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As an instructor employing group projects, my students and I have been frustrated by my inability to allocate credit for individuals’ contributions to a group’s projects. This design case details my efforts to design a method of equitably grading group work and addressing student concerns with respect to distribution of effort and, in tandem, to develop a tool that implements a substantial portion of that method. The method asks students involved in group projects to report the contributions of group members, including themselves, on a weekly basis. The web-based tool reminds students via email to enter numbers or use sliders to represent effort. Reported values are interdependent, meaning a low contribution from one member must be balanced by high contributions from others. As the sole designer and developer on this project, I found little distinction between design and development activities. The design of the method evolved rapidly as it met with the reality of the tool being developed to support it. While the tool was initially considered for summative assessment purposes, the result focuses on formative assessment capabilities. Conflicting goals resulted in a functional prototype that would serve me for testing acceptance of the method and usefulness of the data, but the tool itself would not evolve further. This prototype uncovered avenues for research and the second iteration begins my exploration of some of these questions while addressing weaknesses. The decisions in the next iteration will focus on implementation of the method and related research resulting in a product that is easier to work with.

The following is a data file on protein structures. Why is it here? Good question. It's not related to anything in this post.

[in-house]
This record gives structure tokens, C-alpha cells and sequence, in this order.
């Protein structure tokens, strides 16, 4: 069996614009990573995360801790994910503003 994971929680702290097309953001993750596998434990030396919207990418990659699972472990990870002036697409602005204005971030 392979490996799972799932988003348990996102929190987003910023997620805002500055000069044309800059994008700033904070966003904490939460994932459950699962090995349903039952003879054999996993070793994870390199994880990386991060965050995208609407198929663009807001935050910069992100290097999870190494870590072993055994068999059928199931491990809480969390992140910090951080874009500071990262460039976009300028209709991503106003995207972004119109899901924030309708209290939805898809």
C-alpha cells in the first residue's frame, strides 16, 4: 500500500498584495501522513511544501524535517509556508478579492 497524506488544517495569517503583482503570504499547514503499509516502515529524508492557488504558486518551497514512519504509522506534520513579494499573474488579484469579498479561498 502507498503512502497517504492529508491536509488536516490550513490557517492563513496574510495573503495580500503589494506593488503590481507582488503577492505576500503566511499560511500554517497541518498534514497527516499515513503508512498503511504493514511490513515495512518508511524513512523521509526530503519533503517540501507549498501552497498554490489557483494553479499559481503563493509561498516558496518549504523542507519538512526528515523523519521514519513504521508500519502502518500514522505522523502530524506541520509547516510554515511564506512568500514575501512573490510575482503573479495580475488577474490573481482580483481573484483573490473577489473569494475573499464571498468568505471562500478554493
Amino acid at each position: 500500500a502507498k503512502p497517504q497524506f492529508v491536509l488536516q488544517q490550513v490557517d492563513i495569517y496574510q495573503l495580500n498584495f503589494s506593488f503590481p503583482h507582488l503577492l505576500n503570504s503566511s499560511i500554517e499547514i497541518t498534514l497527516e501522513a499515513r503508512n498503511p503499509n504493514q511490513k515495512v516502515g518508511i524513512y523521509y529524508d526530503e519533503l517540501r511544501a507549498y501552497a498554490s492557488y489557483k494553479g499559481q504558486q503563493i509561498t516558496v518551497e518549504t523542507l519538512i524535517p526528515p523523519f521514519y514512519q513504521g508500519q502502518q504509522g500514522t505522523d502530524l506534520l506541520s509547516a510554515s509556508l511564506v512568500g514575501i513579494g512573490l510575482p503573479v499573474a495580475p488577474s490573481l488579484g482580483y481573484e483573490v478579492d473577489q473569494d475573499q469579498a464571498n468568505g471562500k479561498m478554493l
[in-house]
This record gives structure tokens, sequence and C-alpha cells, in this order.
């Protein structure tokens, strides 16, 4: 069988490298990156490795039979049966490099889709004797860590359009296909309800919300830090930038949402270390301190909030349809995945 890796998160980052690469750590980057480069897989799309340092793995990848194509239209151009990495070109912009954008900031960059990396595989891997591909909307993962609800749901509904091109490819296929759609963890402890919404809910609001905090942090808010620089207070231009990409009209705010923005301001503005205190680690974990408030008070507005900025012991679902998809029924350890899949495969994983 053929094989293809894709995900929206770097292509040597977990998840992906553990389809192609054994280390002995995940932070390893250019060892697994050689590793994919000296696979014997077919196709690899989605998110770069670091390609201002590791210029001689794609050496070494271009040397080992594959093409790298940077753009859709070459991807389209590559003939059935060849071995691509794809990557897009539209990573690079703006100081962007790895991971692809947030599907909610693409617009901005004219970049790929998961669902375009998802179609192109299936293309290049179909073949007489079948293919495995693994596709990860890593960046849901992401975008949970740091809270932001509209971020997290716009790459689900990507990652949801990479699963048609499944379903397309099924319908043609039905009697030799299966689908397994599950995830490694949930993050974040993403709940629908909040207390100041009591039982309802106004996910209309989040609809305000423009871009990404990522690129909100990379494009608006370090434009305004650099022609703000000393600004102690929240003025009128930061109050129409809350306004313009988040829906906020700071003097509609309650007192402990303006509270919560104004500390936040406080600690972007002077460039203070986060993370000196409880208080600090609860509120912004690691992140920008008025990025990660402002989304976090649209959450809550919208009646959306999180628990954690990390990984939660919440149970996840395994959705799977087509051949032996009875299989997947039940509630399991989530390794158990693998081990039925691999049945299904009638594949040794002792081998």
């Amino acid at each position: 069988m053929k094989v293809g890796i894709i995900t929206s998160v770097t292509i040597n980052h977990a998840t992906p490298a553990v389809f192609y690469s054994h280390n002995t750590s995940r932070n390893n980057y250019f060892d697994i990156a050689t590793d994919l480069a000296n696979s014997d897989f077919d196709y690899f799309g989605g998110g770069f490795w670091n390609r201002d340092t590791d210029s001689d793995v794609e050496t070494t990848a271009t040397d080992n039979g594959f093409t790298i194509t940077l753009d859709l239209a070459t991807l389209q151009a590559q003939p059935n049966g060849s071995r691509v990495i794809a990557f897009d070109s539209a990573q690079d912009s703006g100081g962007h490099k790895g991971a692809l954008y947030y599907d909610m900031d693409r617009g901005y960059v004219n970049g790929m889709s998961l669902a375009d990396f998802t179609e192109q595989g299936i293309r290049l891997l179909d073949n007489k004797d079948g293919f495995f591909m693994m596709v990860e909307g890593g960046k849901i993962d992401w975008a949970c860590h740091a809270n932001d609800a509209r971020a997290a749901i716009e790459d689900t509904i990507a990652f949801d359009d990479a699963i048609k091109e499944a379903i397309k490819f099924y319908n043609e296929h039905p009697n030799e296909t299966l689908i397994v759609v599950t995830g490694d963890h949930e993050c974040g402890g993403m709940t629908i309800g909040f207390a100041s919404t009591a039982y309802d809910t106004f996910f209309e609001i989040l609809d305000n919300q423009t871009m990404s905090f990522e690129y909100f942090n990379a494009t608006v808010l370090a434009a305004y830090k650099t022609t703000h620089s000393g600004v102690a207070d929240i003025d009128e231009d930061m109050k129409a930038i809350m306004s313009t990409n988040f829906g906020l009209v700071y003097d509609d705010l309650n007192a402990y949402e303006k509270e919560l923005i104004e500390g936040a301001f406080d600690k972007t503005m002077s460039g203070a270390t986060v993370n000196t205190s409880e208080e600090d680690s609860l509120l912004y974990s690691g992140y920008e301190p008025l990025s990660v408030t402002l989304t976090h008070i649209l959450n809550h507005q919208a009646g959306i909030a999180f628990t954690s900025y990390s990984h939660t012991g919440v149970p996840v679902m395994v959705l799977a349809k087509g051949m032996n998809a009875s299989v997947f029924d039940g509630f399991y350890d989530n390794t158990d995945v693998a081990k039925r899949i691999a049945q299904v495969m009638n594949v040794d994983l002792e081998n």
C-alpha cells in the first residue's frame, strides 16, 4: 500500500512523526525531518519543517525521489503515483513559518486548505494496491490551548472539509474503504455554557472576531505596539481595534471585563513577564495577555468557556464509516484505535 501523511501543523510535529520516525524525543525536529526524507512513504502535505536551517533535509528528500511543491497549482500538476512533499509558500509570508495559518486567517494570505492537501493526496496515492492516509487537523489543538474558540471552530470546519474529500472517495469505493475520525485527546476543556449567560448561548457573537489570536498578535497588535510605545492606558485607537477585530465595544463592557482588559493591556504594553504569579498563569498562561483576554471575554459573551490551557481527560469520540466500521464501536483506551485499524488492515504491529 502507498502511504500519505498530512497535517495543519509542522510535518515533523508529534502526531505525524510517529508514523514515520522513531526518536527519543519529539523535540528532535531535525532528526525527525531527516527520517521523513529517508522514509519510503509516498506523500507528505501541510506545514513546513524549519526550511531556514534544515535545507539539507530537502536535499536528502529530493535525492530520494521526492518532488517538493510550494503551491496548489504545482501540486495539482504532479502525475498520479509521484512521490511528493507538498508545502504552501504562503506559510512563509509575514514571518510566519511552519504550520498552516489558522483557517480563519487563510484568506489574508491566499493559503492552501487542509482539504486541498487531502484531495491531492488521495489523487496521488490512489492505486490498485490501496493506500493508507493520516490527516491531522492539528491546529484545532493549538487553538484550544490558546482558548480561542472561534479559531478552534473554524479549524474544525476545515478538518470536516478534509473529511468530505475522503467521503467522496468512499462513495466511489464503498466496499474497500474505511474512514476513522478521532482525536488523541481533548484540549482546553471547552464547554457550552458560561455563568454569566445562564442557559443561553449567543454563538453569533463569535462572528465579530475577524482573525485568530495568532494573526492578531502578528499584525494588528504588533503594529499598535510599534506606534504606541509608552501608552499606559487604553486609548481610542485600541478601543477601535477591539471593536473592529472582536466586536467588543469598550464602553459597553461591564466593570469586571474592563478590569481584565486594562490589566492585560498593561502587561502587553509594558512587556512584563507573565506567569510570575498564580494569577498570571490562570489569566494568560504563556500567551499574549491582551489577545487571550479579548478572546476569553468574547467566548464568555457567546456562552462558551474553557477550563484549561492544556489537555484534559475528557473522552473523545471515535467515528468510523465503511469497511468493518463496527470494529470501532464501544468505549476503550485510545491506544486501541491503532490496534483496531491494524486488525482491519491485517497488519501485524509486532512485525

How to Cite
Modell, M. (2013). Iterating Alone over a Method and Tool to Facilitate Equitable Assessment of Group Work. International Journal of Designs for Learning, 4(1). https://doi.org/https://doi.org/10.14434/ijdl.v4i1.3283